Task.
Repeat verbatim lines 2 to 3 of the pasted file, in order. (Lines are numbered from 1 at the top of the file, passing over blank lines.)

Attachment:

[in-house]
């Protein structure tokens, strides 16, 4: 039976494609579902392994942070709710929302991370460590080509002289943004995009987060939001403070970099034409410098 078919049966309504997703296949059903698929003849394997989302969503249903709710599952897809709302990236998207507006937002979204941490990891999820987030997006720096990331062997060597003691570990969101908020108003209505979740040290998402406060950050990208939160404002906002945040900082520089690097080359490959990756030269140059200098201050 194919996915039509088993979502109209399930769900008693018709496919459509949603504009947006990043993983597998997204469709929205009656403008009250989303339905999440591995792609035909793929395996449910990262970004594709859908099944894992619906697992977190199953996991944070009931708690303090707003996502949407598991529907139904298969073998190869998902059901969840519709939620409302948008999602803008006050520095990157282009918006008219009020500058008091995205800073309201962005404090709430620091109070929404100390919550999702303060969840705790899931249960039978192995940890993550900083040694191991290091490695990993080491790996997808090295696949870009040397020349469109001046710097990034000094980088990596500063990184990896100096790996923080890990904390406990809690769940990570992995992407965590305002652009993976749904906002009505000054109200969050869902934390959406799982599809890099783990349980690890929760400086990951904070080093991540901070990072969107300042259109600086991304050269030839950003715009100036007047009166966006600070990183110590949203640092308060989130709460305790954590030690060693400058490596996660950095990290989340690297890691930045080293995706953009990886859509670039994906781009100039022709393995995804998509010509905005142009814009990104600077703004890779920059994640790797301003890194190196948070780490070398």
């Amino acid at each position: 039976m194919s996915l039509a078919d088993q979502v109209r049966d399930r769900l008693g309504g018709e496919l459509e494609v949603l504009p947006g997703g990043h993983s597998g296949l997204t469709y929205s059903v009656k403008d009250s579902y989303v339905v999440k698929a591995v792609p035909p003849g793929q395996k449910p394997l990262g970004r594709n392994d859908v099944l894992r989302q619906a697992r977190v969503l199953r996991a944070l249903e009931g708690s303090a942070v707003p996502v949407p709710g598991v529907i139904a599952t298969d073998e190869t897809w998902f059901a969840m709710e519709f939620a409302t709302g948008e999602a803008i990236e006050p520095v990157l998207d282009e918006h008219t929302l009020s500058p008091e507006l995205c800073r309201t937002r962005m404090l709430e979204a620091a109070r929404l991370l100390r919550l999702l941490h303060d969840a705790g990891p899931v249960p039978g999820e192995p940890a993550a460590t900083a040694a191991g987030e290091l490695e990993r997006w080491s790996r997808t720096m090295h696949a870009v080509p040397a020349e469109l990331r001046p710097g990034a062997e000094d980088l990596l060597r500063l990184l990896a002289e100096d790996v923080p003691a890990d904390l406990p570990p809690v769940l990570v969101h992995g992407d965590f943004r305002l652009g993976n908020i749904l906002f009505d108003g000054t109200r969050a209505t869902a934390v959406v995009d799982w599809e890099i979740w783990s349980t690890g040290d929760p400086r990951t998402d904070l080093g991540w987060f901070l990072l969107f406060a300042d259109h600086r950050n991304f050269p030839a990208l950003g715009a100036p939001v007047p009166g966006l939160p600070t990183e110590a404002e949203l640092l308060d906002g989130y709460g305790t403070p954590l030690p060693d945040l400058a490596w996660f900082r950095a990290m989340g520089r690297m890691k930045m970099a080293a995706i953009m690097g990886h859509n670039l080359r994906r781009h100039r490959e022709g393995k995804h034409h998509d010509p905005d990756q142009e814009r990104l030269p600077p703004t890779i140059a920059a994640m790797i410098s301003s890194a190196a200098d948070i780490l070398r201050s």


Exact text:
């Protein structure tokens, strides 16, 4: 039976494609579902392994942070709710929302991370460590080509002289943004995009987060939001403070970099034409410098 078919049966309504997703296949059903698929003849394997989302969503249903709710599952897809709302990236998207507006937002979204941490990891999820987030997006720096990331062997060597003691570990969101908020108003209505979740040290998402406060950050990208939160404002906002945040900082520089690097080359490959990756030269140059200098201050 194919996915039509088993979502109209399930769900008693018709496919459509949603504009947006990043993983597998997204469709929205009656403008009250989303339905999440591995792609035909793929395996449910990262970004594709859908099944894992619906697992977190199953996991944070009931708690303090707003996502949407598991529907139904298969073998190869998902059901969840519709939620409302948008999602803008006050520095990157282009918006008219009020500058008091995205800073309201962005404090709430620091109070929404100390919550999702303060969840705790899931249960039978192995940890993550900083040694191991290091490695990993080491790996997808090295696949870009040397020349469109001046710097990034000094980088990596500063990184990896100096790996923080890990904390406990809690769940990570992995992407965590305002652009993976749904906002009505000054109200969050869902934390959406799982599809890099783990349980690890929760400086990951904070080093991540901070990072969107300042259109600086991304050269030839950003715009100036007047009166966006600070990183110590949203640092308060989130709460305790954590030690060693400058490596996660950095990290989340690297890691930045080293995706953009990886859509670039994906781009100039022709393995995804998509010509905005142009814009990104600077703004890779920059994640790797301003890194190196948070780490070398």
């Amino acid at each position: 039976m194919s996915l039509a078919d088993q979502v109209r049966d399930r769900l008693g309504g018709e496919l459509e494609v949603l504009p947006g997703g990043h993983s597998g296949l997204t469709y929205s059903v009656k403008d009250s579902y989303v339905v999440k698929a591995v792609p035909p003849g793929q395996k449910p394997l990262g970004r594709n392994d859908v099944l894992r989302q619906a697992r977190v969503l199953r996991a944070l249903e009931g708690s303090a942070v707003p996502v949407p709710g598991v529907i139904a599952t298969d073998e190869t897809w998902f059901a969840m709710e519709f939620a409302t709302g948008e999602a803008i990236e006050p520095v990157l998207d282009e918006h008219t929302l009020s500058p008091e507006l995205c800073r309201t937002r962005m404090l709430e979204a620091a109070r929404l991370l100390r919550l999702l941490h303060d969840a705790g990891p899931v249960p039978g999820e192995p940890a993550a460590t900083a040694a191991g987030e290091l490695e990993r997006w080491s790996r997808t720096m090295h696949a870009v080509p040397a020349e469109l990331r001046p710097g990034a062997e000094d980088l990596l060597r500063l990184l990896a002289e100096d790996v923080p003691a890990d904390l406990p570990p809690v769940l990570v969101h992995g992407d965590f943004r305002l652009g993976n908020i749904l906002f009505d108003g000054t109200r969050a209505t869902a934390v959406v995009d799982w599809e890099i979740w783990s349980t690890g040290d929760p400086r990951t998402d904070l080093g991540w987060f901070l990072l969107f406060a300042d259109h600086r950050n991304f050269p030839a990208l950003g715009a100036p939001v007047p009166g966006l939160p600070t990183e110590a404002e949203l640092l308060d906002g989130y709460g305790t403070p954590l030690p060693d945040l400058a490596w996660f900082r950095a990290m989340g520089r690297m890691k930045m970099a080293a995706i953009m690097g990886h859509n670039l080359r994906r781009h100039r490959e022709g393995k995804h034409h998509d010509p905005d990756q142009e814009r990104l030269p600077p703004t890779i140059a920059a994640m790797i410098s301003s890194a190196a200098d948070i780490l070398r201050s």